Prof­itable Won­ders James Le Fanu

The Oldie - - NEWS - james le fanu

Each of the 10,000 species of birds is ex­cep­tional in its own way, though some ap­par­ently are more ex­cep­tional than oth­ers.

The ‘Top Fifty’ of the ‘evo­lu­tion­ary most distinc­tive’, ac­cord­ing to Pro­fes­sor Wal­ter Jetz of Yale Univer­sity, writ­ing in the jour­nal Cur­rent Bi­ol­ogy, in­cludes the os­trich, the world’s fastest an­i­mal on two legs, with a cruis­ing speed of thirty mph.

Then there is the heav­i­est – and only flight­less – par­rot, the New Zealand Kakapo, that gets by, breed­ing only once ev­ery three years. The female se­lects her part­ner from a fash­ion pa­rade of po­ten­tial suit­ors.

From Venezuela comes the monog­a­mous, noc­tur­nal, cave-dwelling oil­bird that must, like the bat, rely on echolo­ca­tion to find its food in the dark. Its stores of rich body fat are highly prized as cook­ing oil (thus the name).

The flamingo must be the most distinc­tive of all. Though its in­stantly recog­nis­able long, slen­der neck, spindly legs and pink­ish-red plumage are so fa­mil­iar, its many phys­i­cal and be­havioural pe­cu­liar­i­ties are read­ily over­looked.

Those pe­cu­liar­i­ties are in­sep­a­ra­ble from, and de­ter­mined by, its habi­tat. This is among the harsh­est on earth for the East African lesser flamingo. It lives in the shal­low, evap­o­rated, in­tensely salty lakes of the Rift Val­ley, whose ‘vis­cous, slimy and un­be­liev­ably foul’

water brims with the blue-green al­gae on which it feeds.

Hence the long, spindly legs on which the flamingo wades through the soft mud. And, be­ing so high off the ground, hence too the ne­ces­sity for that long, slen­der neck that sweeps down, head flexed, on to the sur­face of the water.

Thus the flamingo feeds ‘up­side-down’ – a pe­cu­liar­ity in­deed, that en­tails a com­plete re­ver­sal of stan­dard beak anatomy: the up­per bill, rather than be­ing fixed and ca­pa­cious, is shal­low and mo­bile, ar­tic­u­lat­ing up­wards on to a fixed and ca­pa­cious (rather than shal­low and mo­bile) lower bill.

‘The flamingo’s flip-flop is com­plete and com­pre­hen­sive – in form and mo­tion,’ notes nat­u­ral­ist Stephen J Gould. ‘The shapes are over­turned, the sizes re­versed, the slot­ting in­verted, the but­tress­ing trans­posed.’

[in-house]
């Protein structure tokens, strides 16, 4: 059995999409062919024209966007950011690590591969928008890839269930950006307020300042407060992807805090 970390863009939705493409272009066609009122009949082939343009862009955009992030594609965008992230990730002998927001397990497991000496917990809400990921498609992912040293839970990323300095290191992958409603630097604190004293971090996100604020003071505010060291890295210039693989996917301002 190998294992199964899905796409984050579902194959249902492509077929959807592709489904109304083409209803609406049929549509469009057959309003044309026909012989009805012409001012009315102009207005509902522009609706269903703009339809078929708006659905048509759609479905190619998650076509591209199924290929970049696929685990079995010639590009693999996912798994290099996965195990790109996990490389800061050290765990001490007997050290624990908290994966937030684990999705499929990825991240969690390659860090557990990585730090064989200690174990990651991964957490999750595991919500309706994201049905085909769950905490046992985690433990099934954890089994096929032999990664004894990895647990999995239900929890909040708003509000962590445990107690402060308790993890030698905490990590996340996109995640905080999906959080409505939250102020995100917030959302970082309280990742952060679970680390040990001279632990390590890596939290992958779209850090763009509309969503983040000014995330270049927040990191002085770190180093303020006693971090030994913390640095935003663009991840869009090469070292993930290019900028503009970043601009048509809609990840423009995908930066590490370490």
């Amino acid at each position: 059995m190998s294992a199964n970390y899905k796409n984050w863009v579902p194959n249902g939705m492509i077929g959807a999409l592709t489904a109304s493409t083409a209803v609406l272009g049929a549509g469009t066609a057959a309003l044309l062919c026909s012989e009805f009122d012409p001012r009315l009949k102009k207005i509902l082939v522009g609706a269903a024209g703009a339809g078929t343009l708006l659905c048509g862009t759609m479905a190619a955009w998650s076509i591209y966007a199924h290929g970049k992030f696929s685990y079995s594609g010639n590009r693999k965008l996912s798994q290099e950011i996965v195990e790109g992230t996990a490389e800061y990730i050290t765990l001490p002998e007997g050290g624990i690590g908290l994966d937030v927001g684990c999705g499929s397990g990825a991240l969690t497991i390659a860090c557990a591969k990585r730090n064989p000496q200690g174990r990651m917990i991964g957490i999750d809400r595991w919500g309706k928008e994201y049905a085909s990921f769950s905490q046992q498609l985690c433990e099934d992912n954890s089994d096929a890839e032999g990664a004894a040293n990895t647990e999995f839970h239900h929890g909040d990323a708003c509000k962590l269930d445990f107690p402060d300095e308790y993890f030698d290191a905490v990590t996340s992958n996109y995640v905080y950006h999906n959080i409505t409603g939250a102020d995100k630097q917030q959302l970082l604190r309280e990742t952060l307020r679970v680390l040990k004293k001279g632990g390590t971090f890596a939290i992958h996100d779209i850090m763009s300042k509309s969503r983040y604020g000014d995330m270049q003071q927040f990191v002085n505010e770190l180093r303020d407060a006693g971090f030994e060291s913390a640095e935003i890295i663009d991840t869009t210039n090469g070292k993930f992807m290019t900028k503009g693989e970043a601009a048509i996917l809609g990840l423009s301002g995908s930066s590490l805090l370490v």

And the flamingo’s mode of feed­ing, too, is ‘sur­pass­ingly rare, unique amongst birds’, com­pa­ra­ble only to the fil­ter­ing mech­a­nisms of the gi­ant baleen whale. The pis­ton-like mo­tion of its mus­cu­lar tongue, pump­ing to and fro twenty times per sec­ond, sucks twenty gal­lons a day of that ‘slimy and un­be­liev­ably foul’ water into its mouth through a fine mesh of hair-lined teeth that ex­clude all but the mi­nus­cule al­gae that con­sti­tute its diet.

Those al­gae, too, are the source of that distinc­tive pink-red coloura­tion – rich in carotenoid chem­i­cals metabolised first in the flamingo’s liver, then con­cen­trated in the oily preen­ing gland near its tail.

Span­ish bi­ol­o­gist Juan Amat de­scribes ob­serv­ing how the flamingo, be­sides smooth­ing and tidy­ing its feath­ers, rubs its cheek against this gland, trans­fer­ring the pig­ment on to its neck and breast.

Pro­tected within its harsh habit from the at­ten­tion of preda­tors, the lesser flamingo flour­ishes, ag­gre­gat­ing in tens and hun­dreds of thou­sands to cre­ate the most as­ton­ish­ing spec­ta­cle in the or­nitho­log­i­cal world.

Apart from the colour of the scene and the awe-in­spir­ing vi­tal­ity of its seething, bustling life, the ob­server is struck by its in­ces­sant clam­our. When not rest­ing or feed­ing, they di­vert them­selves with a range of bizarre, rit­u­alised dis­plays – the ‘head-flag’ and ‘wing-salute’, the ‘twist­preen’, ‘hook­ing’ and ‘march­ing’.

‘They pack into a tight mass, stand­ing very up­right, the breast of one prac­ti­cally rest­ing on the back of the bird in front,’ writes flamingo en­thu­si­ast Mal­colm Ogilvie. ‘Then they set off at a fast run, abruptly re­vers­ing di­rec­tion ev­ery so of­ten. The over­all ef­fect is to pro­duce a darker pink mass of ‘march­ing’ birds, mov­ing to and fro within the gen­eral flock. All that can be seen from a dis­tance is a for­est of twin­kling red legs and madly twitch­ing heads, above a solid wall of pink bod­ies.’

And how pe­cu­liar is that?

What’s for din­ner? Rift Val­ley slime

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